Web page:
Unlock Your Ad’s Conversions & Audience Easily with Facebook Pixel

Facebook Pixel is a tool within Facebook for Business. It can track conversions (actions) on your website as a result of your Facebook Ads, retarget specific audiences, and give you valuable insight into how your users are interacting with your content.

This feature has been around for a while but recently experienced a major update. In this guide, we’ll talk about what the Facebook pixel actually does, show you the three most important features of the updated version, and take you through how to use it for your business.


What is the Facebook pixel?

A pixel is actually a small piece of code created by Facebook that you can then install on web pages.

The previous version of Facebook Pixel included two separate components. The first was the Website Custom Audience Pixel, which tracked and recorded Facebook users that interacted with your site. With this you could see people that went from your Facebook Ads to your website and then target those people as a custom audience for future Ads. The second component was the Conversion Tracking Pixel which would tell you what actions (or conversions) users completed on your website.

Conversions are the reason we pay for Ads on Facebook, right? That’s why this information is so valuable. With pixels we can see just how effective our Ads are, and how to make them better. But there were several flaws in the old version of this tool. Thankfully, with the update to Facebook Pixel, we can use pixels more efficiently and be even more specific in our conversion tracking.

You can read the full announcement, but below are the three most important updates to the new version of Facebook Pixel:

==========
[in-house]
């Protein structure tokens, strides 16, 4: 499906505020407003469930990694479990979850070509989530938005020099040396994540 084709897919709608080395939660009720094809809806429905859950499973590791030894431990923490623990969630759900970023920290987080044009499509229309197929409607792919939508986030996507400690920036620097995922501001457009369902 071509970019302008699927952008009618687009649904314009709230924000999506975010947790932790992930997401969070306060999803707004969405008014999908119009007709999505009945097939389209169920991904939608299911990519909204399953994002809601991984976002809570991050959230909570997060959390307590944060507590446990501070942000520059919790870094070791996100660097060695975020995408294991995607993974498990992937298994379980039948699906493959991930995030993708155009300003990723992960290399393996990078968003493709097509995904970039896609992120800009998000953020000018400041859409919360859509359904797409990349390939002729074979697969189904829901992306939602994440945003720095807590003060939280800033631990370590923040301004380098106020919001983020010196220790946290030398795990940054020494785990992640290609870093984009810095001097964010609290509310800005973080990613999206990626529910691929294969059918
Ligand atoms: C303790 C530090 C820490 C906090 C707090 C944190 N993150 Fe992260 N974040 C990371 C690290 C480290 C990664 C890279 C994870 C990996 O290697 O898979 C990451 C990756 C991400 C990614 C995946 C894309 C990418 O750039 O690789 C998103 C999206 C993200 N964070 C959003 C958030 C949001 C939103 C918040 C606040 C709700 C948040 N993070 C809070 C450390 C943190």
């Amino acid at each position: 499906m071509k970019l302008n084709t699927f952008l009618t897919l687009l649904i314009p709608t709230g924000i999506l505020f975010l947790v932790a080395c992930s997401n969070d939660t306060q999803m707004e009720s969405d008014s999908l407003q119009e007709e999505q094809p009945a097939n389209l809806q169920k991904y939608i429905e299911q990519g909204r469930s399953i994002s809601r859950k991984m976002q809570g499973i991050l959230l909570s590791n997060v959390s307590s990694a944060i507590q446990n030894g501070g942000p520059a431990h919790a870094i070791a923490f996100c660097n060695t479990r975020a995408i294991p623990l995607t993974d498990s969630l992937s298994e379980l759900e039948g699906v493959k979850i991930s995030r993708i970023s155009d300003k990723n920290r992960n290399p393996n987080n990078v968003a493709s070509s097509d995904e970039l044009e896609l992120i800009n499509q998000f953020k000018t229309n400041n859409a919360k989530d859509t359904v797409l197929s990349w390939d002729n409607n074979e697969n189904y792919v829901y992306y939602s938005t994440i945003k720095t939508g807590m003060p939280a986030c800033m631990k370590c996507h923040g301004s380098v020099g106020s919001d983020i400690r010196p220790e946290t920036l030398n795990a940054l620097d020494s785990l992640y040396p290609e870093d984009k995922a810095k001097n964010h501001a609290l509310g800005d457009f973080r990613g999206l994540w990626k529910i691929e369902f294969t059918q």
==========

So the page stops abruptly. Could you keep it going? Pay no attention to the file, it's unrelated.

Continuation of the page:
Important Improvements

1. One Pixel is Better Than Two

The previous version included the two separate pixels discussed above – one for tracking audience and the other for tracking conversions. Both pixels needed to be installed separately on the desired website pages. Because of this, websites often had many different pixels on the same page.

The update includes a consolidated pixel for tracking both necessary components. Having only one pixel makes everything simpler in terms of installation, and also with data. With each installed pixel (in the old version), Facebook would have to send information for that pixel alone. Now, the process of sending data has been streamlined.

2. Pixel Speed

In their release, Facebook announced that the new pixels were “now up to 3X faster” than the old ones. As we all know, site speed affects SEO – so this was a significant improvement. The presence of multiple pixels on a single web page was a drag on overall site speed. Sending information for each and every pixel was a complicated process that slowed things down as well.

I mentioned that a pixel is code – but for what? When you install a pixel on a website page’s code, you’re actually placing an invisible 1×1 pixel image. These images are what send information to Facebook when a user completes an action on the page. With multiple codes installed the site was downloading multiple images. Fewer pixels mean fewer images, and this means faster site speed.

3. More Tracking Options

The original version of the pixel allowed you to track one of five different actions. These actions were:

  • Checkout
  • Registration
  • Lead
  • Key Page View
  • Add to Cart